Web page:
Of course you still want to look and feel attractive during your pregnancy, but which beauty products are safe to use during pregnancy? Although there isn’t a lot of definitive data — most products are probably fine when used sparingly — there is evidence that you should exercise caution with certain ingredients.
For a safe and healthy beauty regimen during pregnancy, consider this list of potentially problematic ingredients in common beauty products, and be sure to check out safer alternatives offered by pregnancy-friendly beauty lines.
Nail Polish and Hair Spray
A group of chemicals known as phthalates is once again in the news. Found in in many household items, such as shower curtains and plastic wrap, and beauty products like nail polish, hair spray, and synthetic fragrances, phthalates are known to disrupt hormones. A recent study has linked prenatal exposure with the disruption of hCG, a pregnancy hormone, which may impact a male fetus’s reproductive development. Women with a higher hCG level during pregnancy were more likely to give birth to male babies with a short anogenital distance (the distance between the anus and scrotum), which is associated with low sperm count and infertility.
Scientists and consumer groups have long expressed concern about the ubiquity of products containing phthalates. In 2008, Congress restricted the usage of phthalates in baby toys and other infant-care products after studies reported that infants exposed to these products had significantly higher levels of phthalates in their urine. The FDA concluded that the phthalates used in cosmetics do not pose a health risk to adult humans, but the growing evidence against phthalates gives us pause.
What should I do?
We advise caution. Most likely, painting your nails or using hair spray from time to time poses little risk to you or your developing baby. But to be on the safe side, follow these recommendations:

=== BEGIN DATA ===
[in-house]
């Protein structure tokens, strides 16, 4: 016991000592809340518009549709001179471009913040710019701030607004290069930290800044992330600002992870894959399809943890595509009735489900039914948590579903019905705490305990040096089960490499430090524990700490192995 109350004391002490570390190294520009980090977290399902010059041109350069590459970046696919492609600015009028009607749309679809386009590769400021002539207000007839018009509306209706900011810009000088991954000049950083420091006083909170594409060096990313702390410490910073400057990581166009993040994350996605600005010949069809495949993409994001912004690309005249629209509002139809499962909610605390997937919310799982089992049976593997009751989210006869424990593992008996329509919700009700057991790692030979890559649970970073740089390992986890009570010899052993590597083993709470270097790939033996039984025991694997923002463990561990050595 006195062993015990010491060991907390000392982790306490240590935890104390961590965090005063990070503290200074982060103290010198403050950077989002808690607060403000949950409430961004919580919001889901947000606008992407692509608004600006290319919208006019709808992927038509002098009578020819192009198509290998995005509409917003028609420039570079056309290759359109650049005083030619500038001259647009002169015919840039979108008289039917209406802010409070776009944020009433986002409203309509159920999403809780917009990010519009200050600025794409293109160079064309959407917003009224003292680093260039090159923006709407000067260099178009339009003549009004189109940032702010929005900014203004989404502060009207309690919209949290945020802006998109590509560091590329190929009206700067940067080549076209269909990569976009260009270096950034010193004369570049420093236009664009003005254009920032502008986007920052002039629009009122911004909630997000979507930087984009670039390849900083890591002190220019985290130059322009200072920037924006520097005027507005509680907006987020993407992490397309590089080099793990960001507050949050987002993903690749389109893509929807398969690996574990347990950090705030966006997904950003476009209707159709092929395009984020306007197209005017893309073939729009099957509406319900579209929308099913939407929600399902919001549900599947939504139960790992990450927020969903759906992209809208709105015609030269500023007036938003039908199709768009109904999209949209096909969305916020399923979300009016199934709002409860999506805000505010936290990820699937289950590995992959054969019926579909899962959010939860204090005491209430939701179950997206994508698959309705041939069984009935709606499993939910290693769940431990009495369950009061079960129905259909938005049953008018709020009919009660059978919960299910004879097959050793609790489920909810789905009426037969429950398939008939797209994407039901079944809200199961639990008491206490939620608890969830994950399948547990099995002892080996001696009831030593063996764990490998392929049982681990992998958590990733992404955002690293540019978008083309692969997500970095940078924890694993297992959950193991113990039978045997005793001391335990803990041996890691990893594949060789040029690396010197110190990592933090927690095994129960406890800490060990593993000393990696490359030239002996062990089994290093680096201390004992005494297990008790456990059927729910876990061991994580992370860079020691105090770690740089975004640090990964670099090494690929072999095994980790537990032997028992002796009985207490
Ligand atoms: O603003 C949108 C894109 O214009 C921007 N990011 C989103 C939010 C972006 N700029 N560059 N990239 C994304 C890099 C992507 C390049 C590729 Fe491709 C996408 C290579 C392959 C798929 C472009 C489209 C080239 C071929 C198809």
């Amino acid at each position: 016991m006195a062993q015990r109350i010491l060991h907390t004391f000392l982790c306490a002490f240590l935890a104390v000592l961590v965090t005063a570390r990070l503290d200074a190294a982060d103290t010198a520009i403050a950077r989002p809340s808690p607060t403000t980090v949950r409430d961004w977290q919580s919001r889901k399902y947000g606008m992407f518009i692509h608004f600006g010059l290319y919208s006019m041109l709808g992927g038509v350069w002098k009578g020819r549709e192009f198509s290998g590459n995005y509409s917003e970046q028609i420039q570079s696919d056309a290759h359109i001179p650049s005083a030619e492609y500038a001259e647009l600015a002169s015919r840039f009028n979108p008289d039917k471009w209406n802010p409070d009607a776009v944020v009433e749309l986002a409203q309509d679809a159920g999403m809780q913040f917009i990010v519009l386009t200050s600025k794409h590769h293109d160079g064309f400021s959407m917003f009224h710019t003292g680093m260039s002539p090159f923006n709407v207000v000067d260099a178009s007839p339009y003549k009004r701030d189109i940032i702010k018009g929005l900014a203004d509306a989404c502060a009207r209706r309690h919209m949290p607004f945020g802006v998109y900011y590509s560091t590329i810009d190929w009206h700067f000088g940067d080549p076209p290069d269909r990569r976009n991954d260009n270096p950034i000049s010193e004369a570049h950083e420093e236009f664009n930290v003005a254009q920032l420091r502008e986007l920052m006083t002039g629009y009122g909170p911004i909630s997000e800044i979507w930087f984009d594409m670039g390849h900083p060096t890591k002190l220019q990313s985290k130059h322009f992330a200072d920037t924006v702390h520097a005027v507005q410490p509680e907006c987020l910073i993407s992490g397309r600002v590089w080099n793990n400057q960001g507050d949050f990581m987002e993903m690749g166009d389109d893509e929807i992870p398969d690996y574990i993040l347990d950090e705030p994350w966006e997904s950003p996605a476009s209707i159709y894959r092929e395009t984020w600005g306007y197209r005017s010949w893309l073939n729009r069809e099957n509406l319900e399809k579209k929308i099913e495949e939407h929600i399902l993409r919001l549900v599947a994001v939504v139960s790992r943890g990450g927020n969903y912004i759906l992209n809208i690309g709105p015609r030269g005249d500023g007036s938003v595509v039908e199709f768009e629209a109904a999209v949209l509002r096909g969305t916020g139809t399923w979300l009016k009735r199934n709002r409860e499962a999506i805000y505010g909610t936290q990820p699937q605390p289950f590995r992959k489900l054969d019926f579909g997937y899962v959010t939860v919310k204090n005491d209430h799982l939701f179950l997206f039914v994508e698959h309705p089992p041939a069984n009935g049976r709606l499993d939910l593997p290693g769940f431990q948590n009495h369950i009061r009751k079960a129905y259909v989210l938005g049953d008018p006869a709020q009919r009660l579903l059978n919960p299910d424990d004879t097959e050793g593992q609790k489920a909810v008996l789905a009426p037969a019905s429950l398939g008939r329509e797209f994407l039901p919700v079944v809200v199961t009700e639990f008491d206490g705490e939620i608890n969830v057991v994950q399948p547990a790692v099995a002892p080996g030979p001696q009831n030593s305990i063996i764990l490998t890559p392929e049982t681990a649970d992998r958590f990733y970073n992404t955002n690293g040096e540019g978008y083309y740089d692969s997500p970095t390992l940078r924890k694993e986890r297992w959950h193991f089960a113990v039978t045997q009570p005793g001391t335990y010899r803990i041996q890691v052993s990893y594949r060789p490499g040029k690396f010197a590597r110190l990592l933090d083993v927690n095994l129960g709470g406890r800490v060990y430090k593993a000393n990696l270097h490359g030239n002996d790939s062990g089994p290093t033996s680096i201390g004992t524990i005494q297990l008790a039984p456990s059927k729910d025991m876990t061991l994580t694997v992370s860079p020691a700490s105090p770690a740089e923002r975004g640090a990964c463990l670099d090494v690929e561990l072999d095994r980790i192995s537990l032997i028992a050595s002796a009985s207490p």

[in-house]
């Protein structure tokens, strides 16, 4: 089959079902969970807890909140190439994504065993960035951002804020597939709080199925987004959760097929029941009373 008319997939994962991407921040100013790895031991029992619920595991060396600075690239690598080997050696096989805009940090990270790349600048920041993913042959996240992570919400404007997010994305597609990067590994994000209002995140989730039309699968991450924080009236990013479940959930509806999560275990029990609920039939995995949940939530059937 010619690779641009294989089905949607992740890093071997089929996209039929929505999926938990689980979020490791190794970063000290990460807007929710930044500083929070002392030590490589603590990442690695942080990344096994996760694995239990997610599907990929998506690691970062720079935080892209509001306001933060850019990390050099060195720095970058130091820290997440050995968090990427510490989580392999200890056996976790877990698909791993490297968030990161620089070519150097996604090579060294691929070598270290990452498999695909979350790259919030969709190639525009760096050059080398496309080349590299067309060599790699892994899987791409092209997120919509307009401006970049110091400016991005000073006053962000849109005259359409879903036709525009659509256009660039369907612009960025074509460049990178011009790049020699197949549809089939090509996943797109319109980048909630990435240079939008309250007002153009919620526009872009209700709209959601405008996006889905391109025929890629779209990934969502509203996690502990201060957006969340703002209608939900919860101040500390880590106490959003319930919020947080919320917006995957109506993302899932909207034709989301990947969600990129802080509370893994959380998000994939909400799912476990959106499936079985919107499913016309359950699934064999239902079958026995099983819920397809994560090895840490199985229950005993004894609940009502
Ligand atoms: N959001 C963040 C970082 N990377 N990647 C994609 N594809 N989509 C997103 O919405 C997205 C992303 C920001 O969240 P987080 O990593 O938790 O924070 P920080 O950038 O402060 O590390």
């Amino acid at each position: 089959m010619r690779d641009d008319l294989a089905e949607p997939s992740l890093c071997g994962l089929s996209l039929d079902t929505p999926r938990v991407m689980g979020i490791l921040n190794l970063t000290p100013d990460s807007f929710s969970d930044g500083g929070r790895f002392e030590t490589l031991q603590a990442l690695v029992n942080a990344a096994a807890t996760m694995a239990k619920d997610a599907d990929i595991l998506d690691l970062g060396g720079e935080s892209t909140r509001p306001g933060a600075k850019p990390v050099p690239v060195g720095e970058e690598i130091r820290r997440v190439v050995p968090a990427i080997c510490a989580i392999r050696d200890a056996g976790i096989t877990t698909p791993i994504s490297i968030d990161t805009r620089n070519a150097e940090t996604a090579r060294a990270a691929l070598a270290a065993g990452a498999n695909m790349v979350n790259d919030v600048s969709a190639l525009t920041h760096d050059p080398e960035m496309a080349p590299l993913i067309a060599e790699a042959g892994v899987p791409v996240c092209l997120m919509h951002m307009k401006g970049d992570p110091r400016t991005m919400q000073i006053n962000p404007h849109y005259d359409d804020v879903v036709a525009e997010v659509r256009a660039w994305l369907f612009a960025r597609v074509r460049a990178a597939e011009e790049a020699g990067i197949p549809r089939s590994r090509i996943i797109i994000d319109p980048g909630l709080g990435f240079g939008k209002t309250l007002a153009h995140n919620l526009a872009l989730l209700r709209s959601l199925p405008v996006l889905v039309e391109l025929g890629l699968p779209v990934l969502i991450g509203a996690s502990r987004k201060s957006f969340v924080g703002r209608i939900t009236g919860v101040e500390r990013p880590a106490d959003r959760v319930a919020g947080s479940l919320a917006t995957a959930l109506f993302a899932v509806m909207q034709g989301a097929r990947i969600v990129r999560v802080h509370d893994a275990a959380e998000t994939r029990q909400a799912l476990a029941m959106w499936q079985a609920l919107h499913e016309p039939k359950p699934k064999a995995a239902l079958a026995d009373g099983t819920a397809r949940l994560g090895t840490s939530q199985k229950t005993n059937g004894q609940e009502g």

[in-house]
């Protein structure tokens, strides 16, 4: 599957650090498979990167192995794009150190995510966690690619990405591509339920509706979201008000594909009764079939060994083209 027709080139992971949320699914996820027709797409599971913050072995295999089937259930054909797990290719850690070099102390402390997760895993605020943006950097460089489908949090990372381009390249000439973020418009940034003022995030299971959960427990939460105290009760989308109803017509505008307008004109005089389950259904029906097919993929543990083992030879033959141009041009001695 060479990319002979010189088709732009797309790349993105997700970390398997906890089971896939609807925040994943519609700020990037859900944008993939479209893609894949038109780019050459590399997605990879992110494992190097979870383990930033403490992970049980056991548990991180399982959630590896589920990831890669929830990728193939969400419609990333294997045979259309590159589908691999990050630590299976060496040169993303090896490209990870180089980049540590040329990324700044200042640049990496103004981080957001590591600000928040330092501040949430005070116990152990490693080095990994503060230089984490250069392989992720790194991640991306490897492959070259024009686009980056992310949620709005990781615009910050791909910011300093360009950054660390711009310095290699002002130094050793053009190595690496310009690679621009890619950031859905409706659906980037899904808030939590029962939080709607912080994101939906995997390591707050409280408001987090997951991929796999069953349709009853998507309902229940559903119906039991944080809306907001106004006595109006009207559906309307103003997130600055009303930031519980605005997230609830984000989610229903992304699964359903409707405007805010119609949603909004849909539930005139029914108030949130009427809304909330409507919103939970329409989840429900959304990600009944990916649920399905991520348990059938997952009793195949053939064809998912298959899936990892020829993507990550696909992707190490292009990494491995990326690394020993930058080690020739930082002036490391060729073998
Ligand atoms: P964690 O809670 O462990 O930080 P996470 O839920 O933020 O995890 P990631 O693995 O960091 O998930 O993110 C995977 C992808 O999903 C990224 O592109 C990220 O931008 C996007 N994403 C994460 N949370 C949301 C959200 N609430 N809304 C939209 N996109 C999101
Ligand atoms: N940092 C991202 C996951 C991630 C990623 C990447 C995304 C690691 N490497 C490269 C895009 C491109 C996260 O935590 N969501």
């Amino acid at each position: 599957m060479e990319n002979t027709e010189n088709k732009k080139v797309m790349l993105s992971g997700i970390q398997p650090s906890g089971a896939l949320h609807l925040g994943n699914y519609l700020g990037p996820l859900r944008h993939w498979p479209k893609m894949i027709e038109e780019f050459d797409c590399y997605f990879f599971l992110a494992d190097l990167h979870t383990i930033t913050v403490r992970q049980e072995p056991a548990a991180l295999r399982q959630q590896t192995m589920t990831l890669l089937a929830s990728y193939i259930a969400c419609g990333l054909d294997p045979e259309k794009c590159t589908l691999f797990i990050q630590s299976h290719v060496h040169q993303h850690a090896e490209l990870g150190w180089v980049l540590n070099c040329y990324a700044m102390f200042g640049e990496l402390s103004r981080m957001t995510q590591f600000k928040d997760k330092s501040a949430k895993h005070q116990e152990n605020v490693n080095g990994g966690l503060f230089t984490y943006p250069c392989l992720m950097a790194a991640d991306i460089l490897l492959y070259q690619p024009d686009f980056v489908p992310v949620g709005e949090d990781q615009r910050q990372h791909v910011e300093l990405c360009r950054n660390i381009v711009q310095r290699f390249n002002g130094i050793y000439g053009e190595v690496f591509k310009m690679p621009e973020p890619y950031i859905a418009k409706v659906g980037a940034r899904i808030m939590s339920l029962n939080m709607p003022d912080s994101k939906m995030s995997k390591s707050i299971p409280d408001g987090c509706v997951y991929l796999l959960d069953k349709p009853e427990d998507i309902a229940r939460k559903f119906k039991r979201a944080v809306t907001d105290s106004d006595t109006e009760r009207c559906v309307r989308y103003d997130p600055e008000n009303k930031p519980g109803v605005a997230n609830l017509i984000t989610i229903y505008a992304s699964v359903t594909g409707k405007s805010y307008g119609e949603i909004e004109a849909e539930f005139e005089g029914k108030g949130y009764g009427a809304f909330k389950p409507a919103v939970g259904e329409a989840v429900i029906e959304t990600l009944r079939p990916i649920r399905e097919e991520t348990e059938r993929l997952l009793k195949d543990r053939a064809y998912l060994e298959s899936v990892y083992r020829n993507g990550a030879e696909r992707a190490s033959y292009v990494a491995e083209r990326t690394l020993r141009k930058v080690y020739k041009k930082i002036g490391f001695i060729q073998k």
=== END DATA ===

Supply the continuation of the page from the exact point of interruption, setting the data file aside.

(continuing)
- Look for phthalate-free products. Avoid products that have “fragrance” on the ingredient list.
- Paint your nails and use hairspray in a well-ventilated space. Once polish dries, it poses virtually no risk because it’s not absorbed through the nail.
- Since hairspray is likely to be inhaled, exercise caution if you use it frequently. Consider using mousse or gel instead.
Additives are often introduced to lipstick to make the color last longer. The problem? These additives may contain small amounts of lead. The FDA has found no link between the low levels of lead found in lipstick and safety concerns, but research is limited and consumer groups have pushed for lead levels to be capped. Although ingestion is unlikely, lead does cross the placenta, so caution is warranted.
What should I do?
Although the potential risks of lead in lipstick are slim, we recommend looking for lead-free products.
Skin Care Products
Two skin care ingredients are definite “no’s” during pregnancy: retinoids and salicyclic acid. Both have been labeled category C drugs by the FDA — animal studies have shown a link between the product and birth defects.